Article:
Hyperbaric oxygen treatment for delayed muscle soreness following exercise was not associated with any clinical or laboratory improvement.

Clinical Bottom Line:
1. No apparent effect of hyperbaric oxygen treatment on DOMS when assessed by pain, leg circumference, CPK or basal/stimulated neutrophil function.

Appraised by: Mike Bennett, Dept. of Diving and Hyperbaric Medicine, Prince of Wales Hospital, Sydney; Thursday, 23 September 1999

Clinical Scenario: A patient presented complaining of painful muscles following unaccustomed exercise. We wondered if hyperbaric oxygen would modify the clinical course or have an effect on the neutrophil response.
Three-part Question: In patients with delayed onset of muscle soreness (DOMS), does treatment with hyperbaric oxygen compared to no specific treatment, result in any decrease in pain, swelling or markers of neutrophil response?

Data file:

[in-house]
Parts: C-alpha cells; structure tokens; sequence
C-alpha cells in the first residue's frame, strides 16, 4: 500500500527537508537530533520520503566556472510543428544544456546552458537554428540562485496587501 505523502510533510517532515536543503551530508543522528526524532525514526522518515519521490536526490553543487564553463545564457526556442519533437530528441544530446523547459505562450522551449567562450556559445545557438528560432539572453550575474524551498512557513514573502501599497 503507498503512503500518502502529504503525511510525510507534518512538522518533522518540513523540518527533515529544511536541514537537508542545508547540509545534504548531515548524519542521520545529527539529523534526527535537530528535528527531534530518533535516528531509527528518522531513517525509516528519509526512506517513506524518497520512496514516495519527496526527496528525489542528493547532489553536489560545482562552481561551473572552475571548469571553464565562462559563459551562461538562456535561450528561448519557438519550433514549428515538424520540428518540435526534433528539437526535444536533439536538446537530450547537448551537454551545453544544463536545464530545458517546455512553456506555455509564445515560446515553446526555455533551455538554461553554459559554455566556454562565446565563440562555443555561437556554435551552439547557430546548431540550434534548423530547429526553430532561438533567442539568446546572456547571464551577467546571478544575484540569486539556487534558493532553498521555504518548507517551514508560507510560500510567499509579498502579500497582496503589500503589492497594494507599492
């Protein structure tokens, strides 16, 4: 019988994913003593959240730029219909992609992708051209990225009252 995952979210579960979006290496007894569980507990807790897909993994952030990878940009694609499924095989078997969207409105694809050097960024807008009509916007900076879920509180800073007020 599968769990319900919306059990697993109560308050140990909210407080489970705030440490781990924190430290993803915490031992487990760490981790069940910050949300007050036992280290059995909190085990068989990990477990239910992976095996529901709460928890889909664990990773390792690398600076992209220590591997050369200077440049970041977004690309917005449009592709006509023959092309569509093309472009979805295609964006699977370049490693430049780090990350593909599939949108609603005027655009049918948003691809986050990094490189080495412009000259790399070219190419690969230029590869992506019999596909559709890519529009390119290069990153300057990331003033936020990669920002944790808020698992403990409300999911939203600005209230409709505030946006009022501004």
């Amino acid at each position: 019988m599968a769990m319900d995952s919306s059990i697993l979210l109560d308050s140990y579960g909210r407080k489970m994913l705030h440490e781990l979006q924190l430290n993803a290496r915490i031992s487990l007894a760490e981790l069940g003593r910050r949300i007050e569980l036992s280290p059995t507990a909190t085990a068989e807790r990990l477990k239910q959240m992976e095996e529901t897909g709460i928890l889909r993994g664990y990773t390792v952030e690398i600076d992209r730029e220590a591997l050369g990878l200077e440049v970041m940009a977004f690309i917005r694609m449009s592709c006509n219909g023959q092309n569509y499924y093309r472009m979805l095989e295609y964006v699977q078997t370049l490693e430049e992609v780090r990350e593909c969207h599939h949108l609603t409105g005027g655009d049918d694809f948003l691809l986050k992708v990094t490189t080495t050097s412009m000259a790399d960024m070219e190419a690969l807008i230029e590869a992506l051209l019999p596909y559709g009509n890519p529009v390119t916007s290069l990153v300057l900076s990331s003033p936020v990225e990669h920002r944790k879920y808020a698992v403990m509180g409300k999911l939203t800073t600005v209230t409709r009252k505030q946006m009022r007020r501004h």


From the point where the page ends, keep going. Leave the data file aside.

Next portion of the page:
Search Terms: Exercise, neutrophil

The Study:
Double-blinded concealed randomised cross-over trial with intention-to-treat.
Healthy male volunteers. Subjects were crossed-over after a six week recovery period.
Control group (N = 12; 12 analysed): Volunteers underwent a resistance exercise challenge to the legs followed by three sham hyperbaric exposures breathing air at 1.34 ATA for 60 minutes within 12 hours.
Experimental group (N = 12; 12 analysed): As above but treatments were at 2 ATA breathing 100% oxygen.

The Evidence:
No quantitative evidence given.

1. No results given in the abstract- only a comment that no significant differences found.
2. An apparent association between neutrophil inflammatory response and DOMS was found.
3. No comment on whether the subjects truly returned to baseline after cross-over.

Expiry date: March 2021

1. Borer RC, Rozenek R, Russo AC, Strauss MB. Delayed onset of muscle soreness, neutrophil inflammatory response and hyperbaric oxygen therapy. Undersea and Hyperbaric Medicine 1999 (Suppl); 26:12.